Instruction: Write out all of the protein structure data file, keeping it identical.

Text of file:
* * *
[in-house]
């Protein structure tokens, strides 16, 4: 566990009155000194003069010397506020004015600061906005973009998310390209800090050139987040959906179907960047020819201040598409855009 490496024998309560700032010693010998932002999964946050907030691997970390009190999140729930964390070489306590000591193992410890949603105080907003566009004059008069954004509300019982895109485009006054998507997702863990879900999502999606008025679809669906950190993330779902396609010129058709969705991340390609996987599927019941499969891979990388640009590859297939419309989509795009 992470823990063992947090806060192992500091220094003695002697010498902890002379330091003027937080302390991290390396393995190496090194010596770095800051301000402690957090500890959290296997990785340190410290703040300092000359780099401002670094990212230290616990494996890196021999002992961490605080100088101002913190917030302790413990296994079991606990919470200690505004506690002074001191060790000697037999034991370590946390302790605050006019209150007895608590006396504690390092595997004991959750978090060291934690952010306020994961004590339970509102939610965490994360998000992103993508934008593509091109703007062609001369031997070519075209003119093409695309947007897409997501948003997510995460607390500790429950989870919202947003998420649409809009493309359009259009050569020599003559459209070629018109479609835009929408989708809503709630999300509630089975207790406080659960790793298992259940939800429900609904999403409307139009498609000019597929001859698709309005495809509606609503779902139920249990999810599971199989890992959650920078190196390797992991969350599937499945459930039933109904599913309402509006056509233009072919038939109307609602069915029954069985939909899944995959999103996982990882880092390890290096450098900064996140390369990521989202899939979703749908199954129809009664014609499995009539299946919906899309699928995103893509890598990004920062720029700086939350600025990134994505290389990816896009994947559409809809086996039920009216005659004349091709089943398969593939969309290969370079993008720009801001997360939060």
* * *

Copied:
[in-house]
């Protein structure tokens, strides 16, 4: 566990009155000194003069010397506020004015600061906005973009998310390209800090050139987040959906179907960047020819201040598409855009 490496024998309560700032010693010998932002999964946050907030691997970390009190999140729930964390070489306590000591193992410890949603105080907003566009004059008069954004509300019982895109485009006054998507997702863990879900999502999606008025679809669906950190993330779902396609010129058709969705991340390609996987599927019941499969891979990388640009590859297939419309989509795009 992470823990063992947090806060192992500091220094003695002697010498902890002379330091003027937080302390991290390396393995190496090194010596770095800051301000402690957090500890959290296997990785340190410290703040300092000359780099401002670094990212230290616990494996890196021999002992961490605080100088101002913190917030302790413990296994079991606990919470200690505004506690002074001191060790000697037999034991370590946390302790605050006019209150007895608590006396504690390092595997004991959750978090060291934690952010306020994961004590339970509102939610965490994360998000992103993508934008593509091109703007062609001369031997070519075209003119093409695309947007897409997501948003997510995460607390500790429950989870919202947003998420649409809009493309359009259009050569020599003559459209070629018109479609835009929408989708809503709630999300509630089975207790406080659960790793298992259940939800429900609904999403409307139009498609000019597929001859698709309005495809509606609503779902139920249990999810599971199989890992959650920078190196390797992991969350599937499945459930039933109904599913309402509006056509233009072919038939109307609602069915029954069985939909899944995959999103996982990882880092390890290096450098900064996140390369990521989202899939979703749908199954129809009664014609499995009539299946919906899309699928995103893509890598990004920062720029700086939350600025990134994505290389990816896009994947559409809809086996039920009216005659004349091709089943398969593939969309290969370079993008720009801001997360939060």